Haley: Iran Claims to be Putting Out Fires in the Region, But Iran is ‘The Arsonist’

Patrick Goodenough | December 15, 2017 | 4:35am EST
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U.S. Ambassador to the U.N. Nikki Haley speaks to reporters in front of missile debris, at the Joint Base Anacostia-Bolling in Washington DC on Thursday, December 14, 2017. (Photo: State Department/Twitter)

(CNSNews.com) – In line with its pledge to confront Iran over activities beyond its nuclear program, the Trump administration on Thursday unveiled what it said was evidence that Iran supplied Shi’ite rebels in Yemen with a missile that last month targeted Riyadh’s international airport – “through which tens of thousands of passengers travel each day.”

Speaking in front of debris of a missile at a military installation in south-west Washington, U.S. Ambassador to the U.N. Nikki Haley accused Iran not just of supplying that projectile to Houthi rebels, but of a pattern of dangerous behavior that extended to Lebanon, Iraq and Syria.

“It’s hard to find a conflict or a terrorist group in the Middle East that does not have Iran’s fingerprints all over it,” she told reporters.

Haley took aim at Iranian Foreign Minister Javad Zarif, who in a New York Times op-ed published Sunday likened the regime’s actions in the region to putting out fires lit by “unhinged” arsonists.

“But the United Nations just released a new report that tells the opposite story,” she said. “It tells the story of Iran as the arsonist. The report shows the Tehran regime not putting out fires, but fanning the flames of conflict in the region.”


The report in question is the secretary-general’s periodic report on Iran’s compliance – or lack of it, Haley observed – with the 2015 U.N. Security Council resolution that endorsed the Iran nuclear deal.

On November 4, the Saudi military said it had intercepted a ballistic missile heading for the King Khaled International Airport near Riyadh – the kingdom’s second-busiest – and accused Iran of responsibility.

The Saudis, who lead a controversial military campaign in support of Yemen’s internationally recognized government, said Iran’s alleged provision of missiles to the Houthis amounted to aggression and even arguably “an act of war.”

Haley said missile debris displayed at Thursday’s briefing had been loaned from the Saudi and Emirati governments, and that she was inviting members of the U.N. Security Council and the U.S. Congress to inspect it.

She pointed to features of the missile which she said were identified only with Iran’s Qiam missile – “essentially Iranian missile fingerprints” – as well as debris stamped with the logo of U.S.- and U.N.-sanctioned Iranian missile manufacturer, Shahid Bagheri Industrial Group.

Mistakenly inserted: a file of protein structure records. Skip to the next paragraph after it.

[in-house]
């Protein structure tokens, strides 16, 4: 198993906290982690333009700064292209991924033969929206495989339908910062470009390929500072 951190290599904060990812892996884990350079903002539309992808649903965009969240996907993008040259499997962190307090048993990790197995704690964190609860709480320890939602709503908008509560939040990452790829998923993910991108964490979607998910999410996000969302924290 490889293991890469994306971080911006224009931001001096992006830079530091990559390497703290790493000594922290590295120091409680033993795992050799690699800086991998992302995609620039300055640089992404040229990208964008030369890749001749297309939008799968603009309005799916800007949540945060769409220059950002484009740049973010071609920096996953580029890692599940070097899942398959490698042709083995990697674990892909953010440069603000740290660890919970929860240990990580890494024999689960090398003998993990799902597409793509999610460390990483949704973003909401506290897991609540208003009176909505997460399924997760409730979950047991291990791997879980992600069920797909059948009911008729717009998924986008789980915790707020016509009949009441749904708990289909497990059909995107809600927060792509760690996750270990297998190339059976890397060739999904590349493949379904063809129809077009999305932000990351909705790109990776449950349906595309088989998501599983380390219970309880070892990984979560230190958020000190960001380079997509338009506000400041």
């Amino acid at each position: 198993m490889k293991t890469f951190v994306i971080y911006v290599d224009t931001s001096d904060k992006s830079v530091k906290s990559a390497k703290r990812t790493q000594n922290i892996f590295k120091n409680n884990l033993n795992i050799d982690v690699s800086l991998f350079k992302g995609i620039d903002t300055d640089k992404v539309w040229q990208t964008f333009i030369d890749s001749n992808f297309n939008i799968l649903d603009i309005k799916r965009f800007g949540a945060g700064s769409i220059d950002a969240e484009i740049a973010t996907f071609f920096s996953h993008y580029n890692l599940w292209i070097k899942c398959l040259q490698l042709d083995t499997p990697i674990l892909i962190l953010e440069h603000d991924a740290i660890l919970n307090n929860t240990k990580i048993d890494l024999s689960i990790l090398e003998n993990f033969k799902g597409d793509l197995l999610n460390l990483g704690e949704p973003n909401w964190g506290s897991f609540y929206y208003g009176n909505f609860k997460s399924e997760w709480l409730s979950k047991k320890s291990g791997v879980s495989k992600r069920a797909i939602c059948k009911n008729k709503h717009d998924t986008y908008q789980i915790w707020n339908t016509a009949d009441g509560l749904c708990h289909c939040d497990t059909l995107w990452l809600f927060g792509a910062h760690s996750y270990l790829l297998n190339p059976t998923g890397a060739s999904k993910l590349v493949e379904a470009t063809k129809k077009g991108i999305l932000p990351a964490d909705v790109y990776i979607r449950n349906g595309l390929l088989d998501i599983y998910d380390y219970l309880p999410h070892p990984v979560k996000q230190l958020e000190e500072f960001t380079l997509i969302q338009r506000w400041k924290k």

“This evidence is part of what has led the U.S. intelligence community to conclude, unequivocally, that these weapons were supplied by the Iranian regime,” she said. “The evidence is undeniable. The weapons might as well have had ‘Made in Iran’ stickers all over it.”

Haley emphasized that the missile had targeted an international civilian airport.

“Just imagine if this missile had been launched at Dulles Airport or JFK, or the airports in Paris, London, or Berlin. That’s what we’re talking about here. That’s what Iran is actively supporting.”

Haley called the incident “absolutely terrifying.”

‘Iran believes they have been given a pass’

“Everybody has tiptoed around Iran in fear of them getting out of the nuclear deal,” she said. “And they are allowing missiles like this to be fired over to innocent civilians.”

Haley warned that Iran’s actions were dangerous and “will lead us to the next North Korea if we don’t do something to stop them.”

She also signaled that the administration plans to disclose more “uncomfortable” evidence in the future about Iran’s malign activities, which were happening not just in Yemen, but in Lebanon, Syria and Iraq as well.

“We have said multiple times that this is not just about the nuclear program. This is about everything else they’re doing, because Iran believes they have been given a pass,” she said.

The international community must make clear not only that the regime has not been given a pass, but that all of its bad behavior must stop immediately.

Iran’s mission to the U.N. issued a statement denying Haley’s charges, calling them “irresponsible, provocative and destructive.”

“While Iran has not supplied Yemen with missiles, these hyperboles are also to serve other U.S. agendas in the Middle East, including covering up for its adventurist acts in the region and its unbridled support for the Israeli regime,” the mission said.

Zarif also hit back at Haley on Twitter, juxtaposing a photo of her in front of the missile remnants with one of then-Secretary of State Colin Powell addressing the Security Council on Iraq’s suspected weapons of mass destruction programs ahead of the 2003 U.S. invasion.

“When I was based at the U.N., I saw this show and what it begat,” tweeted Zarif, who served as Tehran’s ambassador to the U.N. from 2002-2007.

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